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The Nimba massif is located in the extreme south-east of the country, at the point where the international border with Côte d’Ivoire and Liberia meet, some 50 km due east of Nzérékoré. Nimba lies at the eastern end of the Guinea Highlands and rises from the almost flat surrounding plain to 1,752 m at Mont Richard-Molard, which straddles the frontier with Côte d’Ivoire and is the highest point of both countries. The Nimba massif is some 40 km long and the largest and most dramatic part of it is in Guinea. The Nimba mountains are dissected by deep, richly forested valleys with abrupt cliff-faces between plateaux, rounded hilltops, rocky peaks and bare granitic blocks. There are three major vegetation-types within the reserve; grassland, forest and wooded savanna. High-altitude grassland with Loudetia kagerensis occurs near the summit with woody plants such as Protea occidentalis on the slopes. Forest remnants at high altitude are dominated by Myrtaceae, with the tree-fern Cyathula cylindrica in ravines. At lower altitudes savanna occurs, interspersed by gallery forests (with Parinari excelsa) between 1,000 m and 1,600 m. Primary forest is located mainly on the foothills and in the valleys, with Triplochiton scleroxylon, Chlorophora regia, Morus mesozygia, Terminalia ivorensis, Lophira procera, Tarrietia utilis and Mapania spp. among the dominants. Drier, mid-altitude forests are found at the northern end, in which Piptadeniastrum africanum and Parkia bicolor are conspicuous elements. The whole area constitutes a vast water catchment; mean annual rainfall in the less wet Guinean parts is around 2,000 mm. The site is contiguous with IBAs CI003 and LR004 in Côte d’Ivoire and Liberia respectively.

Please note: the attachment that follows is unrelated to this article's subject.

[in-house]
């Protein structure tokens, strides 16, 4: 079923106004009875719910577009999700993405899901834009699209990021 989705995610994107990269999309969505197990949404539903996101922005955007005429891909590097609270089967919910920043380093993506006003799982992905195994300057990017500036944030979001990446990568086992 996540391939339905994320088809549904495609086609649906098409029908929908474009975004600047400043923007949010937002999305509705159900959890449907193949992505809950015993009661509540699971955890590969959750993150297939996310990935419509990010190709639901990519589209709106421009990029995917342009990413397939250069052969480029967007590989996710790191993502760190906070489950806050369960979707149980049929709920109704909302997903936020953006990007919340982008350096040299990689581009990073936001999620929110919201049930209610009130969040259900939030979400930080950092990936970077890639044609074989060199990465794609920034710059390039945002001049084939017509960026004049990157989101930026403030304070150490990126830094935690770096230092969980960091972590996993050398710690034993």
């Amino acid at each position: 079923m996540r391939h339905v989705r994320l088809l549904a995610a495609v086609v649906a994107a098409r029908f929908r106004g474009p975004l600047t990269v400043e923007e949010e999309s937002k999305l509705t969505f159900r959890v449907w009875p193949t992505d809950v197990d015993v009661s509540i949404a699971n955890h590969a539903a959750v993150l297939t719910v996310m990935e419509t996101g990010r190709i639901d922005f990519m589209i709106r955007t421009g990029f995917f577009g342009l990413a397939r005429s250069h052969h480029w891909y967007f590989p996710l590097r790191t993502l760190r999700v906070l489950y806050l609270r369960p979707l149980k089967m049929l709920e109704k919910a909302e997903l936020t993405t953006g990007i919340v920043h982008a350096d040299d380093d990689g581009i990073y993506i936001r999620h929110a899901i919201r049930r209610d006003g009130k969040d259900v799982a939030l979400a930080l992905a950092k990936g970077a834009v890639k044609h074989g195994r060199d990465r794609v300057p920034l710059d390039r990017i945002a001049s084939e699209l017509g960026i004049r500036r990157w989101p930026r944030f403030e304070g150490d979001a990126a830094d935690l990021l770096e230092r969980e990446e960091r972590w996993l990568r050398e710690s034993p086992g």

See Box and Tables 2 and 3 for key species. This is the only site in the country from which Prinia leontica is known. There is relatively little information available on the birds of Guinean Monts Nimba, but the avifauna is likely to be similar to that recorded from the Liberian part of the mountain. Many more species than are currently known may therefore be expected to occur, including up to 16 species of global conservation concern.
Non-bird biodiversity: The floristic and faunistic importance of Monts Nimba is considerable. Endemic plants include the fern Asplenium schnelli and the flowering plants Blaeria nimbana, Osbeckia porteresii and Dolichos nimbaensis. More than 500 species of fauna new to science have been described from specimens collected in the Mount Nimba Reserve. Endemics include an amphibian Schoutedenella nimbaensis, known only from the type-locality in Guinea, a viviparous toad Nimbaphrynoides occidentalis (EN) and an aquatic insectivore Micropotamogale lamottei (EN). Other, non-endemic, mammals of global conservation concern include Colobus polykomos (LR/nt), Procolobus badius (LR/nt), Cercopithecus diana (VU), Pan troglodytes (EN), Hexaprotodon liberiensis (VU) and Genetta johnstoni (DD).
BirdLife International (2019) Important Bird Areas factsheet: Monts Nimba (part of Mount Nimba transboundary AZE). Downloaded from http://www.birdlife.org on 21/08/2019.